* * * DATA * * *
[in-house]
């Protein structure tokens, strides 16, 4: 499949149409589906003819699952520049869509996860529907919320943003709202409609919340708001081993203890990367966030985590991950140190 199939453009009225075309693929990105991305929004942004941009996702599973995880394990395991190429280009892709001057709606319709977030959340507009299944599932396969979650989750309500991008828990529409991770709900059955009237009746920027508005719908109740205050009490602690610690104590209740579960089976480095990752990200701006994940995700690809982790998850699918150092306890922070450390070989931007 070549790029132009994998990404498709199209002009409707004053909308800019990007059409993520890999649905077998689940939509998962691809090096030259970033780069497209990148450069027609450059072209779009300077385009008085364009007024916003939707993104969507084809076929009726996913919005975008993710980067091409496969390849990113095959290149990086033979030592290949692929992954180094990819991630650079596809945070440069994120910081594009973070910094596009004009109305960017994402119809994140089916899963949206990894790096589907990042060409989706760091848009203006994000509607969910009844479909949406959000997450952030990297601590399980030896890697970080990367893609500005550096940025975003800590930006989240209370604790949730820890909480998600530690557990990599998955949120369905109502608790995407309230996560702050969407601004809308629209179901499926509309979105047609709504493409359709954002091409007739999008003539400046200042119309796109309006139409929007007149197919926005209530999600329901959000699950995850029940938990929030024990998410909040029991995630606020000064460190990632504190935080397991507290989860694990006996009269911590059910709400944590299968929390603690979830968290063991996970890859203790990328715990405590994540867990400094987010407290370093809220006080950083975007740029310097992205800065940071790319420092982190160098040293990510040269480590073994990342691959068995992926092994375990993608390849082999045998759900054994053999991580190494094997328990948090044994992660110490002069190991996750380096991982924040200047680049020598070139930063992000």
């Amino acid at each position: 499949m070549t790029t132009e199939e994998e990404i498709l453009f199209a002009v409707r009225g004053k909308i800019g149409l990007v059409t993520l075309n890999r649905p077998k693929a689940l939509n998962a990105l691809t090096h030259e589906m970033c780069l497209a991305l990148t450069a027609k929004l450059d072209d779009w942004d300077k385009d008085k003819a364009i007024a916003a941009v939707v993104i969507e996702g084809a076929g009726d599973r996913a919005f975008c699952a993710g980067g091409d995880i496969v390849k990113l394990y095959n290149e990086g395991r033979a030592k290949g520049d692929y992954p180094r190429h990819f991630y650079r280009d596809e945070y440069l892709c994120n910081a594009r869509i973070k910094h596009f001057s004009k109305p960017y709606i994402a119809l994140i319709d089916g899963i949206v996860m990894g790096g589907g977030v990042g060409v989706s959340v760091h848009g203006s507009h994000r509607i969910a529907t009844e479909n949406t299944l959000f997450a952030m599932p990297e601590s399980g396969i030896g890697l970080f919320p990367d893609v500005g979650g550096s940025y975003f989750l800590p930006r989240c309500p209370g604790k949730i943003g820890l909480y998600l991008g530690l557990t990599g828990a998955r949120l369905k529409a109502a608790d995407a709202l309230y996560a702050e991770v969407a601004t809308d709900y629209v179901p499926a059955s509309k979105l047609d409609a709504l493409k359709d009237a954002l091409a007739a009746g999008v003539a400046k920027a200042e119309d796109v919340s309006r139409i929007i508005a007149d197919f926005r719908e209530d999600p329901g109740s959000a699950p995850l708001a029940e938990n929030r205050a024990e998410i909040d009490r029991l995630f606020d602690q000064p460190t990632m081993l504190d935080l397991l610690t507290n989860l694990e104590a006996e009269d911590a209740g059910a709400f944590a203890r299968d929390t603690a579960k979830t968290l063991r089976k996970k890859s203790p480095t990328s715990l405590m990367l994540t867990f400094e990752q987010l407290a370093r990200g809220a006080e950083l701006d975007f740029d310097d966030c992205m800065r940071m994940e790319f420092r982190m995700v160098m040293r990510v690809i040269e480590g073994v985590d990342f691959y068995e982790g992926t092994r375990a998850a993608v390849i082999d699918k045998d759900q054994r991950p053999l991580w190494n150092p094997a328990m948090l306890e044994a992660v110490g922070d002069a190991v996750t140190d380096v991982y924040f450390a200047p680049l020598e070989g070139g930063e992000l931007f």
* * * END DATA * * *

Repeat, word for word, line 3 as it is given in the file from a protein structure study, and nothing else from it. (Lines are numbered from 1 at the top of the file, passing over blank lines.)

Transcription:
């Amino acid at each position: 499949m070549t790029t132009e199939e994998e990404i498709l453009f199209a002009v409707r009225g004053k909308i800019g149409l990007v059409t993520l075309n890999r649905p077998k693929a689940l939509n998962a990105l691809t090096h030259e589906m970033c780069l497209a991305l990148t450069a027609k929004l450059d072209d779009w942004d300077k385009d008085k003819a364009i007024a916003a941009v939707v993104i969507e996702g084809a076929g009726d599973r996913a919005f975008c699952a993710g980067g091409d995880i496969v390849k990113l394990y095959n290149e990086g395991r033979a030592k290949g520049d692929y992954p180094r190429h990819f991630y650079r280009d596809e945070y440069l892709c994120n910081a594009r869509i973070k910094h596009f001057s004009k109305p960017y709606i994402a119809l994140i319709d089916g899963i949206v996860m990894g790096g589907g977030v990042g060409v989706s959340v760091h848009g203006s507009h994000r509607i969910a529907t009844e479909n949406t299944l959000f997450a952030m599932p990297e601590s399980g396969i030896g890697l970080f919320p990367d893609v500005g979650g550096s940025y975003f989750l800590p930006r989240c309500p209370g604790k949730i943003g820890l909480y998600l991008g530690l557990t990599g828990a998955r949120l369905k529409a109502a608790d995407a709202l309230y996560a702050e991770v969407a601004t809308d709900y629209v179901p499926a059955s509309k979105l047609d409609a709504l493409k359709d009237a954002l091409a007739a009746g999008v003539a400046k920027a200042e119309d796109v919340s309006r139409i929007i508005a007149d197919f926005r719908e209530d999600p329901g109740s959000a699950p995850l708001a029940e938990n929030r205050a024990e998410i909040d009490r029991l995630f606020d602690q000064p460190t990632m081993l504190d935080l397991l610690t507290n989860l694990e104590a006996e009269d911590a209740g059910a709400f944590a203890r299968d929390t603690a579960k979830t968290l063991r089976k996970k890859s203790p480095t990328s715990l405590m990367l994540t867990f400094e990752q987010l407290a370093r990200g809220a006080e950083l701006d975007f740029d310097d966030c992205m800065r940071m994940e790319f420092r982190m995700v160098m040293r990510v690809i040269e480590g073994v985590d990342f691959y068995e982790g992926t092994r375990a998850a993608v390849i082999d699918k045998d759900q054994r991950p053999l991580w190494n150092p094997a328990m948090l306890e044994a992660v110490g922070d002069a190991v996750t140190d380096v991982y924040f450390a200047p680049l020598e070989g070139g930063e992000l931007f």